Computer Networks

Class Information

Class Information

Professor:Cristina Nita-Rotaru
Time:TF 9:50-11:30am
Office Hours:Tu 11:30 - 1:30pm (after class) or by appointment.
TA Email: available on piazza
Class Forum:On Piazza
Paper List:Click here
Syllabus:Click here

Course Description

Computer networking is a rapidly advancing field, and the Internet is already an integral part of society. It is therefore important for computer scientists and computer engineers to be familiar with the fundamentals of computer networking. This course will focus on the architecture, algorithms, and protocols of the Internet. Topics include local area networking, routing, congestion control, network security, and applications such as peer-to-peer and content distribution networks. This course will be systems oriented, and students will work on hands-on projects to learn how to build and understand Internet applications.


The official prerequisites for this course are CS 3600 or CS 3650 (or equivalents). This course is systems oriented, students are expected to understand the basics of computer architecture and operating systems, and to have experience implementing non-trivial systems-type projects. Basic knowledge of the Unix command line, write code using emacs/vim, write a makefile, compile/debug code, check for running processes, kill runaway processes, and create compressed archives are also expected.

All projects will be in C.

  • Lectures for the undergraduate introduction to C course I taught at Purdue: [www]
  • Socket programming: [www]
  • Unix programming links: [www]

The grade will be based on several written homework assignments (HW), three programming projects (PP), one midterm (MT), and final exam (FE). as follows:
Grade = 15%*HW + 40%*PP + 20%*MT + 25*FE.
The focus of this course will be on lectures, in-class exercises and reading important papers from the networking research community. While the class does not require any textbook, one may be useful if you are not totally comfortable with network fundamentals.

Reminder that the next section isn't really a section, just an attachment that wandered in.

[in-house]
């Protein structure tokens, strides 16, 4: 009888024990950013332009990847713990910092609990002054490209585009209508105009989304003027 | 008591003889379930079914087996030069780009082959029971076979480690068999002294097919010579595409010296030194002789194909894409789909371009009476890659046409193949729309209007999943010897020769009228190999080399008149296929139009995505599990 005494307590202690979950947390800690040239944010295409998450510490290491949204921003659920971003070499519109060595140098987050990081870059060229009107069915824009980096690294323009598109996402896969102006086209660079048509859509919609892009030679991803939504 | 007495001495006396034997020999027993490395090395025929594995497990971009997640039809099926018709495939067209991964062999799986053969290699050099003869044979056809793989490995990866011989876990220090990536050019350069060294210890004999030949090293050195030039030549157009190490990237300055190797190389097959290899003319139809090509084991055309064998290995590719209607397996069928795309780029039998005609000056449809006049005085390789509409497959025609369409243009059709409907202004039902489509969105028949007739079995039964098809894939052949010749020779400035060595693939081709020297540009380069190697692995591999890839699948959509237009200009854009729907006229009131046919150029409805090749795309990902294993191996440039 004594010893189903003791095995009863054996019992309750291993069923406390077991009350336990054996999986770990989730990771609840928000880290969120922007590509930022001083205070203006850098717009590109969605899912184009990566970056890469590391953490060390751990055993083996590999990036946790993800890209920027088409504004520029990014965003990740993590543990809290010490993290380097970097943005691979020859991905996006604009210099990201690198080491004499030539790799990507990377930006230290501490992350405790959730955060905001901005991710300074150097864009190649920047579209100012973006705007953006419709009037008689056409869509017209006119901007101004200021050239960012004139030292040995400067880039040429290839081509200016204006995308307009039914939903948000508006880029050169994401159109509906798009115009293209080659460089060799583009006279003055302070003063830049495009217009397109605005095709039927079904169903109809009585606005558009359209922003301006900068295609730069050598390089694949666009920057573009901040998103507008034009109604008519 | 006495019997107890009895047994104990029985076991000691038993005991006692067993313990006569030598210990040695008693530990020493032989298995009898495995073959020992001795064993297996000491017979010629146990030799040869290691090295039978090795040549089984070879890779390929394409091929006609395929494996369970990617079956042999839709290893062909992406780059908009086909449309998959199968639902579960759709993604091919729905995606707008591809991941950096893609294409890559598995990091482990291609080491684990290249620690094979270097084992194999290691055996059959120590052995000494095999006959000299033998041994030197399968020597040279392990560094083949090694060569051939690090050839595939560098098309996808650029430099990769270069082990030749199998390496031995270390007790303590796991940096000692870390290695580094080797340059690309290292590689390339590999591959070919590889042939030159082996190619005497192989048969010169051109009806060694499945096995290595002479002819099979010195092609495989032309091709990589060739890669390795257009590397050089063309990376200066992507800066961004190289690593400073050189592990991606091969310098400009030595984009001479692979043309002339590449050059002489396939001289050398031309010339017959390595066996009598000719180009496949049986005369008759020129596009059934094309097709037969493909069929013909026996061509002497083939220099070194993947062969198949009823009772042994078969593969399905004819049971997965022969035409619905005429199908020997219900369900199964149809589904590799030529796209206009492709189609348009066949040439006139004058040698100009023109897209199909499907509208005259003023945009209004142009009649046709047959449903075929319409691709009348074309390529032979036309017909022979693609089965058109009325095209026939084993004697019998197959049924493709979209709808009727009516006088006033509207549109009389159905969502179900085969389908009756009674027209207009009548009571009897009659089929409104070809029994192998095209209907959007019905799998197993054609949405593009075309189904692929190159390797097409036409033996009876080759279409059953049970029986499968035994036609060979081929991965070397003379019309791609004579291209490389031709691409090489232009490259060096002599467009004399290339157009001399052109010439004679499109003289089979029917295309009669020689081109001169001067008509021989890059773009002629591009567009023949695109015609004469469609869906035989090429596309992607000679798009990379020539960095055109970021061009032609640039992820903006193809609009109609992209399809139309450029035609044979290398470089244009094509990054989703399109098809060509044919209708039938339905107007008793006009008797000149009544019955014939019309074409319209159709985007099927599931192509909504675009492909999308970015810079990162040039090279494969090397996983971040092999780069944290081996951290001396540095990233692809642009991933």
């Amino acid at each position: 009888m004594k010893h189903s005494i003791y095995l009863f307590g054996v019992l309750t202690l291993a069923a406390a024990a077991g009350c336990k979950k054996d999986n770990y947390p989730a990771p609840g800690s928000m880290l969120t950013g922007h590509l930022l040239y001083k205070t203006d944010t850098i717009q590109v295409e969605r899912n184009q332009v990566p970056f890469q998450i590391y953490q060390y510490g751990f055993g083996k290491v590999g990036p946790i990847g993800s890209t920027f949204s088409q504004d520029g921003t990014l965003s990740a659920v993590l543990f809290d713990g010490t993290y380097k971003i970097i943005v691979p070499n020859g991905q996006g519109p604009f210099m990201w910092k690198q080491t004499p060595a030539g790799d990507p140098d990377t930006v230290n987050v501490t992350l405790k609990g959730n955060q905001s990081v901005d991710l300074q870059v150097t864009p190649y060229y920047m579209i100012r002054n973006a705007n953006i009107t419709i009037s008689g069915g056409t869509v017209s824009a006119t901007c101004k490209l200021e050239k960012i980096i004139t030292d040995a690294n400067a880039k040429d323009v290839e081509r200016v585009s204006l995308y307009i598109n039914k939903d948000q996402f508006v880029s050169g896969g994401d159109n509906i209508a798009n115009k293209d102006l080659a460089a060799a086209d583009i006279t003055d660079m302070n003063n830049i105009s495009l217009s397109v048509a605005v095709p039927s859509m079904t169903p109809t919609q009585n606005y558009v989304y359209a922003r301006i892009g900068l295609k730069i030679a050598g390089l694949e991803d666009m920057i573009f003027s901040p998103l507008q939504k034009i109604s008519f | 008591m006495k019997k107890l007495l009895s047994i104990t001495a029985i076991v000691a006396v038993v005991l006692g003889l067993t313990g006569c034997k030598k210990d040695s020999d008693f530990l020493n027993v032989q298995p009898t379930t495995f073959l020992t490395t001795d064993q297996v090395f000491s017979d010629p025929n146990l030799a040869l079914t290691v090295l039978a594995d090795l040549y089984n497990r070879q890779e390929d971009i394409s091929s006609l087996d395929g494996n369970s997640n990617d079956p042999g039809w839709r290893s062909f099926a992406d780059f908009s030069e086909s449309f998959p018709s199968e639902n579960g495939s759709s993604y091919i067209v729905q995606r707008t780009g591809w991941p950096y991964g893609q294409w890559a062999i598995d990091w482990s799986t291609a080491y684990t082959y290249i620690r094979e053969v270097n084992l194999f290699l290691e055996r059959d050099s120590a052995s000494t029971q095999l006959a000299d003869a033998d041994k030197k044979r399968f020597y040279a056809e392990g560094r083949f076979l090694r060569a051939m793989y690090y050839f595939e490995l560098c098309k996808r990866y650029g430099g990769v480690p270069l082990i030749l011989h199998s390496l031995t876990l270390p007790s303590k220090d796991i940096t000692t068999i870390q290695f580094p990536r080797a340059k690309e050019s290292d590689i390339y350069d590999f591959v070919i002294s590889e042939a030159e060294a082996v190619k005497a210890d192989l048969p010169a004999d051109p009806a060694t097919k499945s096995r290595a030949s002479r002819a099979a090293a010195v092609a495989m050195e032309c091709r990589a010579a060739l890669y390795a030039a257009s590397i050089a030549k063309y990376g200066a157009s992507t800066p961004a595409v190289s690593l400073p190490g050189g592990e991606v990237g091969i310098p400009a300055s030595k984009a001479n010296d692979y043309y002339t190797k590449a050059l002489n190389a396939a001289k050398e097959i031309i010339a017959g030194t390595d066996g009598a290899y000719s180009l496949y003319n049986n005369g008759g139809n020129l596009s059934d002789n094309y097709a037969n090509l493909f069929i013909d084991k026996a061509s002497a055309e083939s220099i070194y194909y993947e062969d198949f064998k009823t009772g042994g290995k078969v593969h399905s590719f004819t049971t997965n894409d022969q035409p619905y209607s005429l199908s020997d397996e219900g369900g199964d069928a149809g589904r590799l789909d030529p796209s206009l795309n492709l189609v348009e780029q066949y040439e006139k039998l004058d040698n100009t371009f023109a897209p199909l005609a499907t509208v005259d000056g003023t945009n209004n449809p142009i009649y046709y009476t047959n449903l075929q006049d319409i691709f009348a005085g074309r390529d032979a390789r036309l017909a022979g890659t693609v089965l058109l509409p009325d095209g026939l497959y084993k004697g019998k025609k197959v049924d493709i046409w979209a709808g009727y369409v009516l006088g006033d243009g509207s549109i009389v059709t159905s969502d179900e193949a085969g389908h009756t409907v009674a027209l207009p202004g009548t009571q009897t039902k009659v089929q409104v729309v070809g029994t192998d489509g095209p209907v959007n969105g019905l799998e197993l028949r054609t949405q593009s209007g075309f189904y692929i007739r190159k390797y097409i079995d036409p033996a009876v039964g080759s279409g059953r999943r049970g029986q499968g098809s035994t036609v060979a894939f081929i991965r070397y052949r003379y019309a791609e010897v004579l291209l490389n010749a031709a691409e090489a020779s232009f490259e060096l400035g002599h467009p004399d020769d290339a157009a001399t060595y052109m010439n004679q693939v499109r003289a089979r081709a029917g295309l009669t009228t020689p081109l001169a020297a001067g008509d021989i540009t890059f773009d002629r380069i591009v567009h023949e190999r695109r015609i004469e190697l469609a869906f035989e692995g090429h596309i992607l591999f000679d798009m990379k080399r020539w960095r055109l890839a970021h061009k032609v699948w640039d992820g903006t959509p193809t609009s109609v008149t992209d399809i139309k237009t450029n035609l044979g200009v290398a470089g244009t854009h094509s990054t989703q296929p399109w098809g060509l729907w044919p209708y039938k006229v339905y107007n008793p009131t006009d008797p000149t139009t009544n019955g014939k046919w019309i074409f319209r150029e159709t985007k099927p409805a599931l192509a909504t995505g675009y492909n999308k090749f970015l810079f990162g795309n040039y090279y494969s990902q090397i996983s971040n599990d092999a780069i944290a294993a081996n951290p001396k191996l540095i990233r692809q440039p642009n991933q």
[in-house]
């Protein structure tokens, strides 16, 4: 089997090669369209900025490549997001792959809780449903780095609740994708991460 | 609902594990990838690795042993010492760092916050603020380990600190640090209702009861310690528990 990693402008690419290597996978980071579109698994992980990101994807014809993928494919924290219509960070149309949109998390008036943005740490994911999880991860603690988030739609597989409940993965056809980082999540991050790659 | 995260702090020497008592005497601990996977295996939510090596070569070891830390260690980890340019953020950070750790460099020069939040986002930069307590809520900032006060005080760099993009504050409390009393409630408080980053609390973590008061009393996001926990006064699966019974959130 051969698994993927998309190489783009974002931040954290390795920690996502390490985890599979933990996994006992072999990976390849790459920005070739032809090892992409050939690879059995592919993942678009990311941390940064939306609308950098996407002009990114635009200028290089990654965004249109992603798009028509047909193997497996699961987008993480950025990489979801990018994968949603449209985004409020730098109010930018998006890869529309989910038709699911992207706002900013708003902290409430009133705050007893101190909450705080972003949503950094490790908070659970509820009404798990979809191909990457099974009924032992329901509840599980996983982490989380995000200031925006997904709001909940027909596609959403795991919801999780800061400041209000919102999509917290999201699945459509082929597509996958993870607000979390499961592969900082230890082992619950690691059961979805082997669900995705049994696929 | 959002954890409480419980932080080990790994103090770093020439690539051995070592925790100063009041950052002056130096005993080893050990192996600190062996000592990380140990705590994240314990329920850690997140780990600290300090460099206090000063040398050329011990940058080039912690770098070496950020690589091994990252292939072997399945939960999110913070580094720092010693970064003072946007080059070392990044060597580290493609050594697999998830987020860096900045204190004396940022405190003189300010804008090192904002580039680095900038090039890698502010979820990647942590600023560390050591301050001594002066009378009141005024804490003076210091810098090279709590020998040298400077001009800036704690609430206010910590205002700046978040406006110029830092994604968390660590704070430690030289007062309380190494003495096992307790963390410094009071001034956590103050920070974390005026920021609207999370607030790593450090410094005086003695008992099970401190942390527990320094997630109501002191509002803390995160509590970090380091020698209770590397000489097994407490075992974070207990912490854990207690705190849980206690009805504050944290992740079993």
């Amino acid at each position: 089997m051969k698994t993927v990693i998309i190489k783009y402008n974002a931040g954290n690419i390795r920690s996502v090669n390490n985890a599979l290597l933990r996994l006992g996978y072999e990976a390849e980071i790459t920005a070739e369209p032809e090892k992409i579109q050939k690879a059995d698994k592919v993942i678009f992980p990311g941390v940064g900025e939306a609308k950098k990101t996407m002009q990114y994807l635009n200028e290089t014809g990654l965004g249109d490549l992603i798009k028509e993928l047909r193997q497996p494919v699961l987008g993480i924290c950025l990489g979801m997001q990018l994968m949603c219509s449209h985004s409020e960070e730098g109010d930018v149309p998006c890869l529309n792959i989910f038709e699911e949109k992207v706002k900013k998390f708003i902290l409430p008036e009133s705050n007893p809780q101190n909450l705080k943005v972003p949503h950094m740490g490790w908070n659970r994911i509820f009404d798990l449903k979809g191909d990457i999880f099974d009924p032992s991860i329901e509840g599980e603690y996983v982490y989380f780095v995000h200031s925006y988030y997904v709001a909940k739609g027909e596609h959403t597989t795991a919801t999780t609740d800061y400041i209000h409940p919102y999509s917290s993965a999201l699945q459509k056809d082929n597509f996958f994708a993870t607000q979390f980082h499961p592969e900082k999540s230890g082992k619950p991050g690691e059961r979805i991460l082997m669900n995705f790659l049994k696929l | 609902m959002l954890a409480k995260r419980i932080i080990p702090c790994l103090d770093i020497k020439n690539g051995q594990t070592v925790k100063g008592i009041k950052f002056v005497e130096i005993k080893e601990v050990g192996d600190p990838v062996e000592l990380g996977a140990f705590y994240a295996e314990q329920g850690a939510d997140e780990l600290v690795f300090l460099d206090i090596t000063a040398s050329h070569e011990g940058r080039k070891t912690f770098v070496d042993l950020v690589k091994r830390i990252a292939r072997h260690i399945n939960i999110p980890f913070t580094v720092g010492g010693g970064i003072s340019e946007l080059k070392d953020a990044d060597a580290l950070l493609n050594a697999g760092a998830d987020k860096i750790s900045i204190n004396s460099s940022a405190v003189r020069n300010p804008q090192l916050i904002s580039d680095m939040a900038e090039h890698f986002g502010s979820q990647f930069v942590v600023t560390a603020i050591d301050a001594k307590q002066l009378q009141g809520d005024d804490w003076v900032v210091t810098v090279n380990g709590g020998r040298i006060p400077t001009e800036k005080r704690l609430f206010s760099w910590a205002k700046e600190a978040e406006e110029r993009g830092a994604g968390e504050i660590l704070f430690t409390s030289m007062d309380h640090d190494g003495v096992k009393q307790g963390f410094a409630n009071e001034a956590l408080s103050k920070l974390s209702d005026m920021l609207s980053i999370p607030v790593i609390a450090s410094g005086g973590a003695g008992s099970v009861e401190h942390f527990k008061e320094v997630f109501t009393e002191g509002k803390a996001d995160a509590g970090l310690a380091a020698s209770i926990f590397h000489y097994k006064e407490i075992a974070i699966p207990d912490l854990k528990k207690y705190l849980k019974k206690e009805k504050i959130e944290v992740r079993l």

• Official textbook: Computer Networks: A Systems Approach, 4th Edition by Larry Peterson and Bruce Davie, Morgan Kaufmann.
  • There is also a supplement: TCP/IP Sockets in C by Jeff Donahoo and Ken Calvert, Morgan Kaufmann.
  • Recommended, for reference: Computer Networking: A Top-Down Approach Featuring the Internet. by Jim Kurose and Keith Ross, Addison-Wesley.

Other references:

Academic Integrity

Academic Honesty and Ethical behavior are required in this course, as it is in all courses at Northeastern University (here is the guide for academic integrity). There is zero tolerance to cheating.

You are encouraged to talk with the professor about any questions you have about what is permitted on any particular assignment.


Lecture slides will be posted below. Homework and projects will be handed in class and/or posted on piazza.

Week Topics Homework Project
1 (Sept. 6) First class on Sept. 8.
2 (Sept. 11) Architecture.
C Primer - data types.
Physical layer.
C Primer - socket programming.
Hw1 assigned.
3 (Sept. 18) Data link layer. Prj1 assigned.
4 (Sept. 25) Bridging.
Network layer
Hw1 due Prj1 due.
5 (Oct. 2) Intra-domain
Hw2 assigned.
6 (Oct. 9) Inter-domain (cont.) Transport layer.
Prj2 assigned.
7 (Oct. 16) Congestion control
Midterm review Oct. 20.
Hw2 due. Prj2 due.
8 (Oct. 23) Midterm exam Oct. 24.
TCP variants. TCP issues.
9 (Oct. 30) P2P .
Hw3 assigned
10 (Nov. 6) Solving midterm.
Hw3 due. Prj3 assigned Sat Nov. 5th.
11 (Nov. 13) TLS (cont.)
DCN architectures and protocols
12 (Nov. 20) SDNs


No class on Friday, Thanksgiving break.
13 (Nov. 27) Mobile networks
Final review, Dec. 1.
Prj3 due.
14 (Dec. 4) Final exam on Dec. 4.

Copyright© 2015 Cristina Nita-Rotaru. Send your comments and questions to Cristina Nita-Rotaru